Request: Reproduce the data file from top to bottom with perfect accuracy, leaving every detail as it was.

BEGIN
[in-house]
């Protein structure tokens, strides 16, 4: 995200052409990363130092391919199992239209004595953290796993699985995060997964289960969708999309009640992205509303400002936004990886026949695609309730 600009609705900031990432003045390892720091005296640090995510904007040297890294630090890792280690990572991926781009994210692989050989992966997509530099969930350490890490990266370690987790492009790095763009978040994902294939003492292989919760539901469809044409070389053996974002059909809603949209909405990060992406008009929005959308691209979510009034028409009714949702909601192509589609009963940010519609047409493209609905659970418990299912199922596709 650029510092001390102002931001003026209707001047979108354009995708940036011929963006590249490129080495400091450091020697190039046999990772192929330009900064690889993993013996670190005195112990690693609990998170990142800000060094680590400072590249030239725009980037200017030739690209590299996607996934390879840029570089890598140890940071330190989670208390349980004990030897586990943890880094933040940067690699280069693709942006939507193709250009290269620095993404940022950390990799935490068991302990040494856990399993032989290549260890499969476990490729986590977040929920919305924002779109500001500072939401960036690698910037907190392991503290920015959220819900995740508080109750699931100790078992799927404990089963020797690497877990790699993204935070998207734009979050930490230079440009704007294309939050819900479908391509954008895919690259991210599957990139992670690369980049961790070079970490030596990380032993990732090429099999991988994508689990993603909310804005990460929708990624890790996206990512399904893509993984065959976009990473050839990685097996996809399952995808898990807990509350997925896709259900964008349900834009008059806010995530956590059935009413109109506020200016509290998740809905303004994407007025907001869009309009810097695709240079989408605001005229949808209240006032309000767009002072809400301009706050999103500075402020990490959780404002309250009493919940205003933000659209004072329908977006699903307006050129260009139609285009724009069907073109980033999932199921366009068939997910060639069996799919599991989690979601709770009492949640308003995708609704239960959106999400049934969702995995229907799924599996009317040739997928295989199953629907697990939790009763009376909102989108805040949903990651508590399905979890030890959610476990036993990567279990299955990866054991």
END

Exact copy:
[in-house]
């Protein structure tokens, strides 16, 4: 995200052409990363130092391919199992239209004595953290796993699985995060997964289960969708999309009640992205509303400002936004990886026949695609309730 600009609705900031990432003045390892720091005296640090995510904007040297890294630090890792280690990572991926781009994210692989050989992966997509530099969930350490890490990266370690987790492009790095763009978040994902294939003492292989919760539901469809044409070389053996974002059909809603949209909405990060992406008009929005959308691209979510009034028409009714949702909601192509589609009963940010519609047409493209609905659970418990299912199922596709 650029510092001390102002931001003026209707001047979108354009995708940036011929963006590249490129080495400091450091020697190039046999990772192929330009900064690889993993013996670190005195112990690693609990998170990142800000060094680590400072590249030239725009980037200017030739690209590299996607996934390879840029570089890598140890940071330190989670208390349980004990030897586990943890880094933040940067690699280069693709942006939507193709250009290269620095993404940022950390990799935490068991302990040494856990399993032989290549260890499969476990490729986590977040929920919305924002779109500001500072939401960036690698910037907190392991503290920015959220819900995740508080109750699931100790078992799927404990089963020797690497877990790699993204935070998207734009979050930490230079440009704007294309939050819900479908391509954008895919690259991210599957990139992670690369980049961790070079970490030596990380032993990732090429099999991988994508689990993603909310804005990460929708990624890790996206990512399904893509993984065959976009990473050839990685097996996809399952995808898990807990509350997925896709259900964008349900834009008059806010995530956590059935009413109109506020200016509290998740809905303004994407007025907001869009309009810097695709240079989408605001005229949808209240006032309000767009002072809400301009706050999103500075402020990490959780404002309250009493919940205003933000659209004072329908977006699903307006050129260009139609285009724009069907073109980033999932199921366009068939997910060639069996799919599991989690979601709770009492949640308003995708609704239960959106999400049934969702995995229907799924599996009317040739997928295989199953629907697990939790009763009376909102989108805040949903990651508590399905979890030890959610476990036993990567279990299955990866054991």